More and more heads continue to turn in the world of college basketball in the wake of the FBI’s recent investigations into the sport after the corruption involving Adidas. Major programs such as NC State, Southern California, South Carolina, Miami, Auburn and Arizona were named in the initial probes but have yet to face severe consequences as a program. In fact, the only to have received direct action due to the scandal is Louisville, who was forced to sit out of NCAA Tournament for a season. Louisville has also been required to take down a championship banner and to dismiss Hall of Fame coach Rick Pitino.
The buck does not stop there, however, as the NCAA continues to investigate, and now the spotlight is on one of college basketball’s most storied programs in Lawrence, Kansas. As of last week the program received a notice of allegations accusing them of three high-level infractions. Head Coach Bill Self is also being hit with a charge for, “lack of institutional control.”
Kansas first caught the attention of investigators when former Adidas rep TJ Gassnola took the stand to speak on his involvement in funneling money to the mother of former Kansas commit Billy Preston and the guardian of current Jayhawk Silvio De Sousa. This should come as no surprise to KU fans as both of these players’ have been mired in controversy throughout their time in Lawrence.
Beginning with Preston, the athletic forward was a McDonald’s All-American and a highly-sought recruit in the class of 2017. After committing to Kansas, Preston never suited up in the regular season for the Jayhawks as he was involved in a car accident on campus. Although no one was injured in the crash, the NCAA called into question the “financial picture” of the vehicle and Preston was suspended in the meantime. After a few months went by with no resolution, Preston withdrew from the school to focus on his professional career.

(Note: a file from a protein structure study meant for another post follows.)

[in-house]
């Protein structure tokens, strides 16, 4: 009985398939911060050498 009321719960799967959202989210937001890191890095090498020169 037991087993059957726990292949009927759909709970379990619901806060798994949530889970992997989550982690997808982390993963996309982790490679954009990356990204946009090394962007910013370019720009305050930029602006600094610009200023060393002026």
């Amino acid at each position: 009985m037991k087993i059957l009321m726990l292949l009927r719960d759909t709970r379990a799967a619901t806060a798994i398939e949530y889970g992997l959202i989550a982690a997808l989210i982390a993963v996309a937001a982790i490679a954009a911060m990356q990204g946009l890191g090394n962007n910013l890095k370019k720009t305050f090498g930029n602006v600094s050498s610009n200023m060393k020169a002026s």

As for De Sousa, he too was a highly-ranked recruit who reclassified into the 2017 class in order to graduate early and play for the Jayhawks in the second half of their season. However, De Sousa’s status as an “amateur” came into question following the Gassnola testimony. During the proceedings, it was stated that De Sousa’s guardian had received $60,000 from a Maryland booster in order to lure a commitment. Pertaining to Kansas, Gassnola testified that he gave De Sousa over $200,000 to cover the cost of the online classes he needed to graduate early and suit up for the Jayhawks.
As a result, the NCAA ruled in February that De Sousa was ineligible for the remainder of the 18-19 season and all of the next. Kansas officials referred to the verdict as being, “mean-spirited and vindictive,” before ultimately winning an appeal that made De Sousa eligible for the upcoming season.
As for the University, they have fiercely denied all of the allegations that Adidas acted as boosters on behalf of the school. The school also rejected the notion of a, “lack of institutional control,” and expressed full support for Bill Self and his staff. The school closed its statement on the allegations with the following cryptic quote: “We understand this is a unique moment in collegiate athletics, and we recognize the NCAA finds itself in a challenging position. But we don’t believe these allegations are the most appropriate way to address long-standing challenges in college basketball.”
As for how Bill Self is handling these allegations, the coach was recently featured in a promo video that showed him wearing an Adidas t-shirt as well as a gold chain. Self has dug in his defense much like the University and is prepared for a battle against the NCAA.
The conclusion to this saga could range from nothing at all to the “death penalty” given the NCAA’s history with this sort of scandal. One thing is certain though: Kansas isn’t going to go out without a fight.